A retiring Democratic congressman warned that the war-of-words over the United Nations’ vote on Israel settlements is the beginning of a rhetorical “war on the American government” by Israel.
Rep. Jim McDermott, D-Wash., made the comments Monday in an interview with MSNBC when asked to react to accusations that the Israeli government has proof that the Obama administration helped influence the U.N. Security Council’s vote to condemn Israeli settlements.
Ron Dermer, the Israeli Ambassador to the U.S., had said earlier on MSNBC that the Israelis would be sharing the proof to the incoming Trump administration only.
“What we are seeing is the beginning of a war on the American government [by Israel],” McDermott said in response to Dermer.
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“We’re seeing the air war right now, we’re seeing all these tweets, all this kind of innuendo and all these half stories, and all this stuff is to create tremendous tension,” McDermott explained.
He added that creating the tension will help President-elect Donald Trump begin the “ground war” when he takes over the White House next month. That, McDermott said, is when “his appointees begin to carry out his actions in the departments across the government.”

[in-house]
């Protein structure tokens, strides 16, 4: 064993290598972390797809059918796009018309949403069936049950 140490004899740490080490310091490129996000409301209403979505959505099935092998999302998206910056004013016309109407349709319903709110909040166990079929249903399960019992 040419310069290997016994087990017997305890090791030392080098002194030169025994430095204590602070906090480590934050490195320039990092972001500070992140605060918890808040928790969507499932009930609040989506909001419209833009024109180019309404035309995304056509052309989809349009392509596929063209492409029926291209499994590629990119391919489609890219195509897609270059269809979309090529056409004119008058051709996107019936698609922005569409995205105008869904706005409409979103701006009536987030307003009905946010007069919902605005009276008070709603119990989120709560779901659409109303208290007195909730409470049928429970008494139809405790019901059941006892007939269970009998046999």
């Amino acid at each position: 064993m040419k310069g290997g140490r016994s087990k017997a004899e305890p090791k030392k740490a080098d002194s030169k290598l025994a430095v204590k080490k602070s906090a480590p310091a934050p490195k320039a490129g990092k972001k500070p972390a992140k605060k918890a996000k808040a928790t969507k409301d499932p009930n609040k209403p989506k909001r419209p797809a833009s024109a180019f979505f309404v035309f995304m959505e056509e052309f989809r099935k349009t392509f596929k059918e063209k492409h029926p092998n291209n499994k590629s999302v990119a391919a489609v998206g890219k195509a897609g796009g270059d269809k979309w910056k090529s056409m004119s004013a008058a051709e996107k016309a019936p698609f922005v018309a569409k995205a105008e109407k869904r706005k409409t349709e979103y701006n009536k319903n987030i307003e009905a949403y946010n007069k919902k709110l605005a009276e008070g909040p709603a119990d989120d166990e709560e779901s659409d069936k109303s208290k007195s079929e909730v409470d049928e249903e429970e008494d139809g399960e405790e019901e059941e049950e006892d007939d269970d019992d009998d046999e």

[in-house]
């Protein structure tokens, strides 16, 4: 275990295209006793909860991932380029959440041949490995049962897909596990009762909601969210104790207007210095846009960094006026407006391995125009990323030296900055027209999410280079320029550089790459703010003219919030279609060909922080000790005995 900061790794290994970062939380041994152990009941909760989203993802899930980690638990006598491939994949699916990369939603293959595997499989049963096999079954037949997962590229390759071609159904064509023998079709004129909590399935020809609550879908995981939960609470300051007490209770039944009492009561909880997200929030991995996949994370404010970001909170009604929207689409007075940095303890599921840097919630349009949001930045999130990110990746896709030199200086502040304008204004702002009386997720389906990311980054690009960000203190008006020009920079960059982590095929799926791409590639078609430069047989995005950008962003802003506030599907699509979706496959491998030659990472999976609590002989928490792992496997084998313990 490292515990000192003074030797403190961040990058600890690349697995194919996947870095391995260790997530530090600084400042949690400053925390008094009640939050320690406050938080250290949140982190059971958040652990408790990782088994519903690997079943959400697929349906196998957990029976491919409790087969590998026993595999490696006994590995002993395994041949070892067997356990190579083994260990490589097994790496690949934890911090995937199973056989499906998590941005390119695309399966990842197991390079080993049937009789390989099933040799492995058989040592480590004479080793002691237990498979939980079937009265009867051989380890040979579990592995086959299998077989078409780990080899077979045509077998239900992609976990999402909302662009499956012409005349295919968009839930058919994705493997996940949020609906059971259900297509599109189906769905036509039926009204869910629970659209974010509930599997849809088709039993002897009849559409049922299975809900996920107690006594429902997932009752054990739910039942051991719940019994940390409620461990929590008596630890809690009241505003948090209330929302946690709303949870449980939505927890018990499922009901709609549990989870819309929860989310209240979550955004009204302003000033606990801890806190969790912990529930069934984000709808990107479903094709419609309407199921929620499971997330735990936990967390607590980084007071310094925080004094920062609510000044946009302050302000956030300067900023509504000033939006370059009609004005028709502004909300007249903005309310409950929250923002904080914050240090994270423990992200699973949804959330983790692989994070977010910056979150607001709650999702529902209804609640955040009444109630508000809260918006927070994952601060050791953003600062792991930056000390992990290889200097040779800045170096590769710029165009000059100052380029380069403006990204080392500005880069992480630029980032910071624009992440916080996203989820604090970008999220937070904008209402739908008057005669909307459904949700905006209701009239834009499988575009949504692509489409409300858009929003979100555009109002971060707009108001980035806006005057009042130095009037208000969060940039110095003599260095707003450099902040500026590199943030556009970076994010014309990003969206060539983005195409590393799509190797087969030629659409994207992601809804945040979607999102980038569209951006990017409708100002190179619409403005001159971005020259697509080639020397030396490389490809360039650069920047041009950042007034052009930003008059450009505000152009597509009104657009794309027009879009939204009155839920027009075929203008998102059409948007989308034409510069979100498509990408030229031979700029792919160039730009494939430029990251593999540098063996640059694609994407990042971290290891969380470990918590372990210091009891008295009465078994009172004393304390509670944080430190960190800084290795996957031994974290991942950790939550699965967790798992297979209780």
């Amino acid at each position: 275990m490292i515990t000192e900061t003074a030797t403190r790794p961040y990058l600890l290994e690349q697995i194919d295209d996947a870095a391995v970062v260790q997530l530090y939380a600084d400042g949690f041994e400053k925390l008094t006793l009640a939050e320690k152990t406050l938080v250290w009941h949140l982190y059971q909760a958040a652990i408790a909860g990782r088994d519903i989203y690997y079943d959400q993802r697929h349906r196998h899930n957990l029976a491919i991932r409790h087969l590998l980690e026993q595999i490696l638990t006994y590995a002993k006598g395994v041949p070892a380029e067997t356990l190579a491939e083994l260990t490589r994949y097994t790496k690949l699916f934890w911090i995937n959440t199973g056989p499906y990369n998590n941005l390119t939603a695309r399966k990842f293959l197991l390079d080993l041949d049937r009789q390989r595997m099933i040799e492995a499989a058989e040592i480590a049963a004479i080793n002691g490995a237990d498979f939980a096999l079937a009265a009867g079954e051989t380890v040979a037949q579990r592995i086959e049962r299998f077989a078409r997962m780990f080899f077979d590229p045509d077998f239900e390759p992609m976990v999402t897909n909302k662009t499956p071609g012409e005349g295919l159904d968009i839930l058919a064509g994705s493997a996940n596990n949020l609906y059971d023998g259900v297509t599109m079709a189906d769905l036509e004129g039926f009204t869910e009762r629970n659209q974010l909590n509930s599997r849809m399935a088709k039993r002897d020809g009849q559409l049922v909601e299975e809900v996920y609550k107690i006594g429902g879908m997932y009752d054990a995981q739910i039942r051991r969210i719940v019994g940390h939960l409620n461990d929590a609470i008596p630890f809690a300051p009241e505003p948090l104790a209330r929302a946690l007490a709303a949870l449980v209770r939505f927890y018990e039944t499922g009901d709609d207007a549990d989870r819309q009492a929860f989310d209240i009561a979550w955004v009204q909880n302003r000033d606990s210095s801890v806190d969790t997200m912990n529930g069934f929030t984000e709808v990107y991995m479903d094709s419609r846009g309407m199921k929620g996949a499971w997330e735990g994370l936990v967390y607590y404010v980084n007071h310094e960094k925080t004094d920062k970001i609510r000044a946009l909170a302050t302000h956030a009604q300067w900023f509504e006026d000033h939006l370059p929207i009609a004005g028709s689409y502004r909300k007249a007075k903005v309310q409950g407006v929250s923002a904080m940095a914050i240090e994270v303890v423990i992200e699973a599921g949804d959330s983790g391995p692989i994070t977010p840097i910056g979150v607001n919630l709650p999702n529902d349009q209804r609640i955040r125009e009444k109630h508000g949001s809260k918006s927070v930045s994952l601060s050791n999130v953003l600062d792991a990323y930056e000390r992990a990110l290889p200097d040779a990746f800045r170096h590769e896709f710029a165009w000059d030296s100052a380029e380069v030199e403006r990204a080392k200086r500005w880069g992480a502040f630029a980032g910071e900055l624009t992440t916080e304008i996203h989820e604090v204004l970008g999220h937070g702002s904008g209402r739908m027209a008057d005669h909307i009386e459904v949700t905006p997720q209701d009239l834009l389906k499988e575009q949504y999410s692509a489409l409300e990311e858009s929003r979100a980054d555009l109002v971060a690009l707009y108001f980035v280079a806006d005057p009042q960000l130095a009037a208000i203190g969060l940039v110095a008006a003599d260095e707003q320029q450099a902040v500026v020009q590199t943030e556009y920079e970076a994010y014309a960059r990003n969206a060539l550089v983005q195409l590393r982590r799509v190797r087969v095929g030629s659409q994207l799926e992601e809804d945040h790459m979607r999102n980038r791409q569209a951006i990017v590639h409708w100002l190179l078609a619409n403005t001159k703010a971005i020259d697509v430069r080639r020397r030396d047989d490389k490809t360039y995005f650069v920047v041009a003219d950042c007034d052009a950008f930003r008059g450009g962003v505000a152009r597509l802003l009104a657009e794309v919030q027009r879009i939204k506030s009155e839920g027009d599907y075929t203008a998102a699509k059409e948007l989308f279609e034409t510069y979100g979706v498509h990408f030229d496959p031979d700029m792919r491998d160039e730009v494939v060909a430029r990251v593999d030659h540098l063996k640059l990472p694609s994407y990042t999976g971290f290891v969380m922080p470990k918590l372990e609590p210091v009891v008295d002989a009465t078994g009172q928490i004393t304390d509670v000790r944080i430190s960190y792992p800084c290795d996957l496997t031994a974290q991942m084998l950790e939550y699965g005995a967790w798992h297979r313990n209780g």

“The American people are being subjected to a campaign of anxiety production,” McDermott said. “And it really is very, very disturbing to watch.”
McDermott added that because Israel “never could get 100 percent from Barack Obama, so they decided to attack him and use him as the reason why Trump should come in and give them everything they want.”
Israel is now “running their own war against us and our policies” because they are angry that Obama has pushed back against telling them to stop with settlements, McDermott said.
“They’re angry about it, so they’re using him [Obama] now as the butt for … in anticipation somebody will come in and do exactly what they want,” he added.
White House Deputy National Security Advisor Ben Rhodes has denied claims that his administration was behind the Security Council’s vote on Friday, which condemned Israeli settlements in the West Bank and East Jerusalem. The United States, which has veto power in the Security Council, abstained from voting on the resolution.
Israeli Prime Minister Benjamin Netanyahu has summoned U.S. Ambassador to Israel Dan Shapiro to discuss the U.N. resolution. Netanyahu has said the U.N. vote will cause Israeli to “reassess” its relationship with the U.N.
This post originally appeared on Washington Examiner